Wow, that'll *cough* really *cough* show that pesky *cough cough* government who's boss!
posted by (Arsenio) Hall and (Warren) Oates at 9:39 AM on February 25, 2011 [3 favorites]


As someone who gets physically ill around cigarette smoke, I'm not so unsympathetic with a lot of the anti-smoking sentiment, but I imagine that her growing her own probably smells world's better than being downwind of the average person puffing away.
posted by Phalene at 9:40 AM on February 25, 2011 [2 favorites]


This is pretty neat! If I didn't already have all kinds of loopy projects going on in my apartment, I would be mighty tempted to try growing tobacco.
posted by Greg Nog at 9:41 AM on February 25, 2011


What will happen when she tries to grow tomatoes also?
posted by Faint of Butt at 9:42 AM on February 25, 2011 [21 favorites]


I don't have a problem with using tobacco taxes to put cash back into healthcare and all, but it really does piss me off when people start expecting that money to always be there, using it to fund schools and roads and whatever. What happens if people stop smoking? I know budgets are tight and all but the taxes on smokes are supposed to be earmarked for repaying the government for the social costs of smoking, not for free cash that can be used all willy-nilly like it's never going to stop raining Benjamins.
posted by caution live frogs at 9:43 AM on February 25, 2011 [1 favorite]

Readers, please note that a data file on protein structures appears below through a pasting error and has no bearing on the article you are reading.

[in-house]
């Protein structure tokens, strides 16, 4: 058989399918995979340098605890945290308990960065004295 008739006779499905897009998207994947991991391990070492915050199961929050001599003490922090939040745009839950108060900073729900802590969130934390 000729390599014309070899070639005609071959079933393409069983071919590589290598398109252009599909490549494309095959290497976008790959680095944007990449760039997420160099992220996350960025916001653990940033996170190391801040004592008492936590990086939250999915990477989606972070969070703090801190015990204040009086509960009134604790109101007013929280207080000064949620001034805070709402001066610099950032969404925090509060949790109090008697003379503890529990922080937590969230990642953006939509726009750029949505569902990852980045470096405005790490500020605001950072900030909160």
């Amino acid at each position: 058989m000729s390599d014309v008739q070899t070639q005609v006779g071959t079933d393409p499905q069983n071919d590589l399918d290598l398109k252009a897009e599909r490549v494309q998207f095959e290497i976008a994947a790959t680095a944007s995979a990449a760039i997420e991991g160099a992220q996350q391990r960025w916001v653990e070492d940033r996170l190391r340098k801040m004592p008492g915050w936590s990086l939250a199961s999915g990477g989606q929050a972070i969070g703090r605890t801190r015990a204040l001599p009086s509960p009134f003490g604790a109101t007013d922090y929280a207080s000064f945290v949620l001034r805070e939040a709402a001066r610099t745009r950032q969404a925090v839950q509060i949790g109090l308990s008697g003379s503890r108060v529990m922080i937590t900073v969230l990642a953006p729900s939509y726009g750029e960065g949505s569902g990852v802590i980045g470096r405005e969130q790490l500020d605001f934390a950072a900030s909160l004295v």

That said, what do tobacco plants smell like? I find the smell of cigarette smoke pretty gross, and I feel like the plants would stink up the apartment pretty bad.

The Body Shop used to sell Tobacco Flower perfume, so it can't smell that bad.
posted by peppermind at 9:43 AM on February 25, 2011


Counterpoint: This is a bad thing; the tax on cigarettes provided $440 million for health programs within NY state last year, including $72 million for the state's cancer research center and money for tobacco cessation programs. She's not paying her fair share even though these programs primarily help smokers and ex-smokers.

What will happen when she tries to grow tomatoes also?


Then there will be at least one decent tomato in New York City this year.
posted by 2bucksplus at 9:44 AM on February 25, 2011 [3 favorites]


Basically, being subservient to an addiction is silly, but gardening is intrinsically rewarding regardless of output. So, it's a wash.
posted by Burhanistan at 9:44 AM on February 25, 2011 [2 favorites]


If they wrote it up as "open source tobacco" would y'all still have out your pitchforks and torches?
posted by Threeway Handshake at 9:45 AM on February 25, 2011 [5 favorites]


but it really does piss me off when people start expecting that money to always be there, using it to fund schools and roads and whatever. What happens if people stop smoking?

But that's the clever part - they're addicted!
posted by biffa at 9:45 AM on February 25, 2011


What will happen when she tries to grow tomatoes also?

This is silly, because how would she smoke a tomato?
posted by found missing at 9:46 AM on February 25, 2011 [4 favorites]